Solidarity 376, 16 September 2015

Hundreds march to defend libraries

Published on: Wed, 16/09/2015 - 12:47

Gemma Short

On Saturday 12 September over 600 people marched through the London borough of Barnet to protest against the council’s proposed privatisation and shutting down of libraries.

The “kids’ march for libraries” protest marched from East Finchley Library, to Finchley Church End Library before continuing on to North Finchley Library, where a rally was held in a nearby pub.

Actors and authors, including actress Rebecca Front and author Alan Gibbons, joined the protest, as well as over 600 local residents, activists and many children. The march was also supported by Lesbian and Gays support the Miners

Industrial news in brief

Published on: Wed, 16/09/2015 - 12:28

Gemma Short, Charlotte Zalens and Peggy Carter

United Voices of the World (UVW) union continues its protests in support of sacked union members Barbara and Percy.

Barbara and Percy were sacked from Sotheby’s auction house, where they worked as porters and cleaners, after they helped organise a protest to demand sick pay and for trade union rights.

On Monday 7 September UVW organised a protest at a car auction Sotheby’s was holding in Battersea park.

Two of the four UVW activists originally sacked by Sotheby’s have got their jobs back, but Sotheby’s continues to victimise Percy and Barbara.

• Find out more here

Gallery strikes continue


New ex-Syriza party seeks to rally opposition

Published on: Wed, 16/09/2015 - 11:58

Theodora Polenta

I stood on a hill and I saw the Old approaching,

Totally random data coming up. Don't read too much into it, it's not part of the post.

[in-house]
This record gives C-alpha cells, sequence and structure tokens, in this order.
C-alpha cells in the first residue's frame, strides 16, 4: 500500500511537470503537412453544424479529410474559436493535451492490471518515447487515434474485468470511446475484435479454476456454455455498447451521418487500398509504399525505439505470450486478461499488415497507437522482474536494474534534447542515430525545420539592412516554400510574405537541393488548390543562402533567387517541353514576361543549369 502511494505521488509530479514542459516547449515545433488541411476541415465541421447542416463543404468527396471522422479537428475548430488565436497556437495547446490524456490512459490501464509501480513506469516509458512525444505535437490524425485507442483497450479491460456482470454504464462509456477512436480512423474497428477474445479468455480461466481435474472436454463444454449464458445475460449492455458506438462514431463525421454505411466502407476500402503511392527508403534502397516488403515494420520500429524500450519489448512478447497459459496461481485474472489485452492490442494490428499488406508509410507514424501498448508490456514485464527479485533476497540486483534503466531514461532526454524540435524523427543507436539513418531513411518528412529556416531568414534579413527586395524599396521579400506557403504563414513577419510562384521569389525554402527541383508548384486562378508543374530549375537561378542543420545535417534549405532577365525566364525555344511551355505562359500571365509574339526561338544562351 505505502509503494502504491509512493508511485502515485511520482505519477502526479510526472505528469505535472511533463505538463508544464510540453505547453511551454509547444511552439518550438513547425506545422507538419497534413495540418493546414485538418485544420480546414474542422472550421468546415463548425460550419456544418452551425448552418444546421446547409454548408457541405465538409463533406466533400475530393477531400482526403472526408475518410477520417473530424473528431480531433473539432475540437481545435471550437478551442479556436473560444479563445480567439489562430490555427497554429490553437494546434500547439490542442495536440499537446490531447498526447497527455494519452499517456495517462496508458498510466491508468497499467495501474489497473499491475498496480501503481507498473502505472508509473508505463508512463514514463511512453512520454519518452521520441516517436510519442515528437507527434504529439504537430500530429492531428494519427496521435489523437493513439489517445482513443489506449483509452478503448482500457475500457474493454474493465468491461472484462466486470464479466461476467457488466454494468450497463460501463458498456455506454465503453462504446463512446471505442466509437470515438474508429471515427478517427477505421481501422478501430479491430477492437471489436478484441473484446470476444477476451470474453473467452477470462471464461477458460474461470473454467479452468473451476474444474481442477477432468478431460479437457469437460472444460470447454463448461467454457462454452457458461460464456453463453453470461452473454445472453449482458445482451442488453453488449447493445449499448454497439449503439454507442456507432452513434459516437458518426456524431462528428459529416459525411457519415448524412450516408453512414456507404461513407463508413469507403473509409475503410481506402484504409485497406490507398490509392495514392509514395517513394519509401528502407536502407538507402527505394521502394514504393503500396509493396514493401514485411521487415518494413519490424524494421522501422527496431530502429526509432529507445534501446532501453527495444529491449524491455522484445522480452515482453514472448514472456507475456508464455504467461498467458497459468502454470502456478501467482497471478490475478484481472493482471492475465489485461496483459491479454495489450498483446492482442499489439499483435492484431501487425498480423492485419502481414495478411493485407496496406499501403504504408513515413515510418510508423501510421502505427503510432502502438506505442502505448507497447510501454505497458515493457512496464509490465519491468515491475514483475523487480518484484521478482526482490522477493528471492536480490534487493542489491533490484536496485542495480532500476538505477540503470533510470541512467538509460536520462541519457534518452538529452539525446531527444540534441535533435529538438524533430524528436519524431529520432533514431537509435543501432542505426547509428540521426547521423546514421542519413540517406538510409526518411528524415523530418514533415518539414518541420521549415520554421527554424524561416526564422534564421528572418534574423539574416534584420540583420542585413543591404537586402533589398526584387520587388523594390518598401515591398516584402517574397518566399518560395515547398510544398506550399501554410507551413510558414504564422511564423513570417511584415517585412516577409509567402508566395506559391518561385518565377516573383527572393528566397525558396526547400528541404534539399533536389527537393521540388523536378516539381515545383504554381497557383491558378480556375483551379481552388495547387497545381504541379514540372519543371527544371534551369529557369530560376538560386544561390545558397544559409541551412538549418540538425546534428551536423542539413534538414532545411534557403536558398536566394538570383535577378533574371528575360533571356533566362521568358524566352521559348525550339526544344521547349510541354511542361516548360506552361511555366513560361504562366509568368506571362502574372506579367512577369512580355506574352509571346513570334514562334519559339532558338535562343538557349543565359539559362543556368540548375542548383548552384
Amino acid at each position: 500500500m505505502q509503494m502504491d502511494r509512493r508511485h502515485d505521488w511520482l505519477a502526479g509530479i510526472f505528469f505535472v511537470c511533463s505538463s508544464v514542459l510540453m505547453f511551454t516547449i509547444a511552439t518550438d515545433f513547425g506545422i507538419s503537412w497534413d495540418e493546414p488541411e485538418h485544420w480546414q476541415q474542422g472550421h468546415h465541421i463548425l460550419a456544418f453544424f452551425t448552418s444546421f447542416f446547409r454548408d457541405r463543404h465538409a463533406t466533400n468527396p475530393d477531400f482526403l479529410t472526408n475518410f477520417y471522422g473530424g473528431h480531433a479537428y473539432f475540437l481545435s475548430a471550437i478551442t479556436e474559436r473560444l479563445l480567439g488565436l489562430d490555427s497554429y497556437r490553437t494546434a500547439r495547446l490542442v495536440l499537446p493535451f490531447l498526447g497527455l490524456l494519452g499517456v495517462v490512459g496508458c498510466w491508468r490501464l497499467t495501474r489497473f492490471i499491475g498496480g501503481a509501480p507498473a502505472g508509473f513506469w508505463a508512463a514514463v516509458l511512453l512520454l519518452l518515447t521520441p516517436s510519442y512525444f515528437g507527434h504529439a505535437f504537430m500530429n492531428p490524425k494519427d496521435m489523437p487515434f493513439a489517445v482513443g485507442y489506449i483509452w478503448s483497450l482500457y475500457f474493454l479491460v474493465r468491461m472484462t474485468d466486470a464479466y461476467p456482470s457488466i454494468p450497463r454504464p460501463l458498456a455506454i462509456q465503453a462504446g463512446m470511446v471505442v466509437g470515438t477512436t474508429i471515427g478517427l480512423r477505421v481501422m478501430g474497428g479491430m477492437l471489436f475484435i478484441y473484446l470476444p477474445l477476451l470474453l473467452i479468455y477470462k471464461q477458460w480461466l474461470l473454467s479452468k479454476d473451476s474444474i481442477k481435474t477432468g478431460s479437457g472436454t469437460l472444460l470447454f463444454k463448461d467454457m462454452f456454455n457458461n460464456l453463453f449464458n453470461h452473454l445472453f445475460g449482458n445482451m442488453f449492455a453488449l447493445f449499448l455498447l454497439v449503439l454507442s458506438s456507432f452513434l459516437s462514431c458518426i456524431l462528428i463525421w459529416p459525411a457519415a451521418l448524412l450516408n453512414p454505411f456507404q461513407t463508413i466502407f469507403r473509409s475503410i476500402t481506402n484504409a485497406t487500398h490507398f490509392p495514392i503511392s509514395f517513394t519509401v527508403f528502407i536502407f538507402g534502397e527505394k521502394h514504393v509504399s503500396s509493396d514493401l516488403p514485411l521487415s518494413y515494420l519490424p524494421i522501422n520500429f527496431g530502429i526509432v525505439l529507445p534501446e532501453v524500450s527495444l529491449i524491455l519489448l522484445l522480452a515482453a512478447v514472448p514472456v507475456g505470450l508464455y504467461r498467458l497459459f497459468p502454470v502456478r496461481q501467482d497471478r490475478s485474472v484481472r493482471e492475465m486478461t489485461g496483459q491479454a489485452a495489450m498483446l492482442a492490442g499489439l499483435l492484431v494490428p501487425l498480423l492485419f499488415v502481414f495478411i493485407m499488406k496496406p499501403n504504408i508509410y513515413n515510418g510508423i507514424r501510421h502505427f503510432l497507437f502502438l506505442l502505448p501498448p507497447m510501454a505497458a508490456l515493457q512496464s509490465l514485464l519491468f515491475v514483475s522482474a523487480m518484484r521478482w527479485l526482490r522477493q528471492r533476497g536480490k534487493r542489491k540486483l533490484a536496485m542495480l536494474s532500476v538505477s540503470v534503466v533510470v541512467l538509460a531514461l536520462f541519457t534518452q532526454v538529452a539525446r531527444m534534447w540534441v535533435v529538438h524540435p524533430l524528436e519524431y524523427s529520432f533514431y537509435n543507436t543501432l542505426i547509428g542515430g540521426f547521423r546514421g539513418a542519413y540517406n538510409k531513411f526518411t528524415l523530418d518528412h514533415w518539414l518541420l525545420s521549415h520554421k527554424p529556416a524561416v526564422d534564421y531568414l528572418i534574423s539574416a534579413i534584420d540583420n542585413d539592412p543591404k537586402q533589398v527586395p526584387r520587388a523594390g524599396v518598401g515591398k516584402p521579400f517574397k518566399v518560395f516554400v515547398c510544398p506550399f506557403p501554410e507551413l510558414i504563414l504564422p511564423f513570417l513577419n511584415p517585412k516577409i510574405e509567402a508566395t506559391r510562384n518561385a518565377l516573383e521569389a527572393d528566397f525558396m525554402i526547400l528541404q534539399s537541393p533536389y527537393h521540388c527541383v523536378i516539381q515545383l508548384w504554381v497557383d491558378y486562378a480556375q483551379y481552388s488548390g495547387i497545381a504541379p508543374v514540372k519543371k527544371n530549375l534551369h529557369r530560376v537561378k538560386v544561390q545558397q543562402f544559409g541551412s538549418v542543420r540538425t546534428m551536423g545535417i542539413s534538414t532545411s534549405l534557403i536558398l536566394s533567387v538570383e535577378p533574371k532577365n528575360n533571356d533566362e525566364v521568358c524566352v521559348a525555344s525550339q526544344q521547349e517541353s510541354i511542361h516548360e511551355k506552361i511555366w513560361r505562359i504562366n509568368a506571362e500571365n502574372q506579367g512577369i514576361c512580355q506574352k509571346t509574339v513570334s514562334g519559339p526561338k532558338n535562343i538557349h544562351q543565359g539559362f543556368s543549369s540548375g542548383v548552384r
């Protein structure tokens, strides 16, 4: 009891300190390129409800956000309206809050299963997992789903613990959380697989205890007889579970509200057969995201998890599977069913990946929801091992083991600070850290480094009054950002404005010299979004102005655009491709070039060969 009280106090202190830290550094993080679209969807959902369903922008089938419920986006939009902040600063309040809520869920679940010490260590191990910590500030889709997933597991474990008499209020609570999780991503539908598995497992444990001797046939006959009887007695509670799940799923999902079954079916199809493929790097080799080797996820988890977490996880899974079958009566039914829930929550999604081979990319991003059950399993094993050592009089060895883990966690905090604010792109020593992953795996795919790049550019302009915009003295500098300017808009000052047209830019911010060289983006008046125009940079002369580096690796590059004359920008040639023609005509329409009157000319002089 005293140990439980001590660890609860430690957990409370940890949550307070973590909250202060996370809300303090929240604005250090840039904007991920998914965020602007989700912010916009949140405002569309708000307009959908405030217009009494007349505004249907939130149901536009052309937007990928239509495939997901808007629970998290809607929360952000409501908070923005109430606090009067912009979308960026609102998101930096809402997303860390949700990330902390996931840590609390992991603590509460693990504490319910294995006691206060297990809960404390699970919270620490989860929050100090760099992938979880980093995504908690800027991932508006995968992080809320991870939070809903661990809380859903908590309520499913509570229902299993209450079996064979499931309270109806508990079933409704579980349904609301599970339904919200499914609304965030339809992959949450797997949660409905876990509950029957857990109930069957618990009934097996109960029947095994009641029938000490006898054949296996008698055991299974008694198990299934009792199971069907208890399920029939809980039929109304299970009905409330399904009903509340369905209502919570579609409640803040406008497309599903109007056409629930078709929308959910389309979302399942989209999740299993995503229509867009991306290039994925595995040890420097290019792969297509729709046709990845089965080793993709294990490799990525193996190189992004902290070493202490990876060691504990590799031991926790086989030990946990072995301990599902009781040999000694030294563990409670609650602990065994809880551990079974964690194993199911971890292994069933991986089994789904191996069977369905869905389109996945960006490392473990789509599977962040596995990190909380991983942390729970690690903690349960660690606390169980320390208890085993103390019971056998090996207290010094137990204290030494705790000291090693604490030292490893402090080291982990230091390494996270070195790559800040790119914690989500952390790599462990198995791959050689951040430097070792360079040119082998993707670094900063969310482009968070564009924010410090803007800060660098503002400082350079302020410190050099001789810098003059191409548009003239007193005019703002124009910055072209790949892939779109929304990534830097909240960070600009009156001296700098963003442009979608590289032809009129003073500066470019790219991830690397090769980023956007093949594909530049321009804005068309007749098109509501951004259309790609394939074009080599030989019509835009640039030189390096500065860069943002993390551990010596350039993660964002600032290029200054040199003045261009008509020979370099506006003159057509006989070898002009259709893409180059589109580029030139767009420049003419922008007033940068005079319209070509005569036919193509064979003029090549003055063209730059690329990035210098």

but it came as the New.

It hobbled up on new crutches which no one had ever seen before

and stank of new smells of decay which no one had ever smelt before.

Bertolt Brecht, “Parade of the Old New,” 1939.

Bertolt Brecht’s words leave us with a bitter sweet aftertaste when we read Syriza’s central slogan for Greece’s parliamentary election on 20 September: “Getting rid of the old; winning the future; looking only forward”.

The call for new parliamentary elections was a desperate attempt by the presidential team of Syriza to survive the growing

Trauma on the Greek left

Published on: Wed, 16/09/2015 - 11:50

Daniel Cooper

I spent four days in the sultry heat of Athens at the beginning of September. I did seven interviews with activists from across the Greek left, and met many others. Below is the first interview. I shall publish others.

It was striking that many of the activists described the passing of the new memorandum in July 2015 — which will represent a further colossal decline in the living standards of the Greek people — as a form of trauma. Most regular people I came across would describe the deep disappointment they feel. The leftists foresee this disillusionment translating into a crisis of

Organise Labour's newcomers! Remake the party!

Published on: Wed, 16/09/2015 - 11:42

Sean Matgamna

The trade unions and the working class have re-taken the Labour Party! An enormous beginning has been made to regain the working-class representation in Parliament that in the years since the Blairite coup in 1994 has been more or less absent.